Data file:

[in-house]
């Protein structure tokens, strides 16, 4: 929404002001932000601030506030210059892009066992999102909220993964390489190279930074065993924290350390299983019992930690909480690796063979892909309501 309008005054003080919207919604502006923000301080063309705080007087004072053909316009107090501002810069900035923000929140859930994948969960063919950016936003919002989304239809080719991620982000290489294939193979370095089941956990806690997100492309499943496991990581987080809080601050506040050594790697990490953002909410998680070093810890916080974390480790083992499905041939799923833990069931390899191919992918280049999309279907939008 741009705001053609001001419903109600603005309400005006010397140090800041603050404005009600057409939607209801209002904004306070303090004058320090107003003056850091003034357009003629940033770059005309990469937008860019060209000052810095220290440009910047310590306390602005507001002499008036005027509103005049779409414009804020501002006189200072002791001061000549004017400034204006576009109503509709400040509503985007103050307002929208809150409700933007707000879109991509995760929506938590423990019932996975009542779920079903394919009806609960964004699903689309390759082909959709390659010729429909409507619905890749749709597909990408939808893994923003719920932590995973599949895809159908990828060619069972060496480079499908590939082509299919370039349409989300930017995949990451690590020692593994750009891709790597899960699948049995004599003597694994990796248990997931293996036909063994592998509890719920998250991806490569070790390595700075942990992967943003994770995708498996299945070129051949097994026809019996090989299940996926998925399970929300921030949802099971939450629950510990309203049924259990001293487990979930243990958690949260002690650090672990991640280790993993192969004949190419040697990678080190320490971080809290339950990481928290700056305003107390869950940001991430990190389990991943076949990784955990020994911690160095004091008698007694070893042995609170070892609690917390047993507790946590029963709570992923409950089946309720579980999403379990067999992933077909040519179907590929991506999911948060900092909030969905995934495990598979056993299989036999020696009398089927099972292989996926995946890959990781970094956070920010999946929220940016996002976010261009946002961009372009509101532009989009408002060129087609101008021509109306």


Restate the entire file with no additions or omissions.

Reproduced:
[in-house]
């Protein structure tokens, strides 16, 4: 929404002001932000601030506030210059892009066992999102909220993964390489190279930074065993924290350390299983019992930690909480690796063979892909309501 309008005054003080919207919604502006923000301080063309705080007087004072053909316009107090501002810069900035923000929140859930994948969960063919950016936003919002989304239809080719991620982000290489294939193979370095089941956990806690997100492309499943496991990581987080809080601050506040050594790697990490953002909410998680070093810890916080974390480790083992499905041939799923833990069931390899191919992918280049999309279907939008 741009705001053609001001419903109600603005309400005006010397140090800041603050404005009600057409939607209801209002904004306070303090004058320090107003003056850091003034357009003629940033770059005309990469937008860019060209000052810095220290440009910047310590306390602005507001002499008036005027509103005049779409414009804020501002006189200072002791001061000549004017400034204006576009109503509709400040509503985007103050307002929208809150409700933007707000879109991509995760929506938590423990019932996975009542779920079903394919009806609960964004699903689309390759082909959709390659010729429909409507619905890749749709597909990408939808893994923003719920932590995973599949895809159908990828060619069972060496480079499908590939082509299919370039349409989300930017995949990451690590020692593994750009891709790597899960699948049995004599003597694994990796248990997931293996036909063994592998509890719920998250991806490569070790390595700075942990992967943003994770995708498996299945070129051949097994026809019996090989299940996926998925399970929300921030949802099971939450629950510990309203049924259990001293487990979930243990958690949260002690650090672990991640280790993993192969004949190419040697990678080190320490971080809290339950990481928290700056305003107390869950940001991430990190389990991943076949990784955990020994911690160095004091008698007694070893042995609170070892609690917390047993507790946590029963709570992923409950089946309720579980999403379990067999992933077909040519179907590929991506999911948060900092909030969905995934495990598979056993299989036999020696009398089927099972292989996926995946890959990781970094956070920010999946929220940016996002976010261009946002961009372009509101532009989009408002060129087609101008021509109306």